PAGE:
I do not want to spoil the movie, but suffice it to say that there are a lot of quiet moments and a lot of very loud moments in this film. I loved them equally. Many did not. Many felt Abrams did not achieve the level of congruity between his grounded, human story and his action, alien story that Speilberg would have. The feeling is that he shouldn’t have evoked Speilberg so blatantly is he didn’t have the ability to put his money where his camera is and earn his very sincere, ET-like moments.

   I, on the other hand, felt those moments. I felt an earned connection between the 12 year old boy who escapes his sadness by building models and doing make-up for his friend’s zombie movie, and the petulent alien we don’t see very much of who lashes out after years of arrested development. There is a psychic link there, one you are left to infer, but one which adds a deep value to the meaning of this film. I quote Mark LaSalle of The San Fransisco Chronicle:

“Between the lines, “Super 8” harks back to old-fashioned sci-fi movies in a more sophisticated way, in its suggestion that monsters don’t come out of nowhere. In the 1950s, the vision of suburban normality was so assertive that it contained its own shadow. And so the monsters and the blobs and the pod people of that era were like some inner scream taking physical form. Likewise, in “Super 8,” there’s the sense that, whatever the logical reason for the turmoil that takes place, there is something spiritual at work, that some essential harmony has been devastated within two disparate families, and that only something epic can set it right.” 

   Because I felt this connection between the alien and the boy (the same imagined connection you are supposed to infer between the boys and the dead pirate in The Goonies and the boys and the dead body in Stand By Me), the film’s ending seemed earned. What Joey says to the alien to make him understand what is at stake, and Joey’s final gesture of moving on, were the most touching things I’d seen on screen all year. It didn’t matter to me that the scenes involved a giant alien and a magnetic spaceship, just like it didn’t matter to the kids making their Super 8 film that they were trying to grasp the meaning of love and of story through a silly zombie movie. This is what film is all about. It is about inferred connections that add meaning and plot devices that add depth. There is even an on-the-nose discussion about this very thing early in the film that just screams out Abrams’ awareness of this very fact.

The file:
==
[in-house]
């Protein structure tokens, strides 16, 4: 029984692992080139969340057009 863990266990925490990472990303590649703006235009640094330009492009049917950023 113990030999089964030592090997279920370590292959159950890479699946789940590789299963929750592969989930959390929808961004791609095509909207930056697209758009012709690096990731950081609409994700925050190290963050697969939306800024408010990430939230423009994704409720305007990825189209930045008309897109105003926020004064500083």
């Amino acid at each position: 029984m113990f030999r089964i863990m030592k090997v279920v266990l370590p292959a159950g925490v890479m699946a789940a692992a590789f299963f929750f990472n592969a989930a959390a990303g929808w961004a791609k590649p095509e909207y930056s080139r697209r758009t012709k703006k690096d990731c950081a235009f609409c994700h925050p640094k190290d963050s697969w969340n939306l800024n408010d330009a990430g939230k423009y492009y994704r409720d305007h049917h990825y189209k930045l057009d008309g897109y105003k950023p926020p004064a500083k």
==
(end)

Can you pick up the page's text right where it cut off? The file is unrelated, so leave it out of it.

It’s all a construct yes, but it doesn’t have to feel like one, and most of the time, this film does not feel constructed. It feels as effortless as the kids shouting over each other as they prepare for a scene. I’m not even grading the film on a curve here -one which asks that the construct makes sense (any Transformers film does not pass the test). No, this film passes with flying colors on its emotional merits, no curve needed. You can get lost in this film, as I do whenever I see the room Abrams and his team have created for the protagonist. The DVD should have an extra just about all the little knick-knacks he has in his room. I know, watching the film, that these collected objects (Star Wars posters and Batman comics and little army men) have fostered and molded this shy but imaginative boy, even if I don’t know what everyone of them means, and when I see them all arranged the way the filmmaker has arranged them, a magical spell falls over me and I want to know more. This is the mistake many critics make. They assume that this film was made mostly for them (the crowd that was, like Abrams, 13 in 1979 or therabouts), and so they don’t account for the group of 13 year olds that will watch this at a summer camp in 2019 and not care a lick who this was made for. The Sandlot wasn’t made for me. I didn’t grow up in the ’60s and I was four when the film came out. It still transformed by summer camp experience whenever we put it on. The magic of childhood and of discovery is universal. It has no expiration date, and when done right, it can transcend the inital nostalgia that sells the movie. Nostalgia for a lost childhood is much more powerful then nostalgia for 1979. This movie does childhood right. Everyone just won’t know it until after this film ages out of being considered a nostalgic movie first, and a movie about childhood second.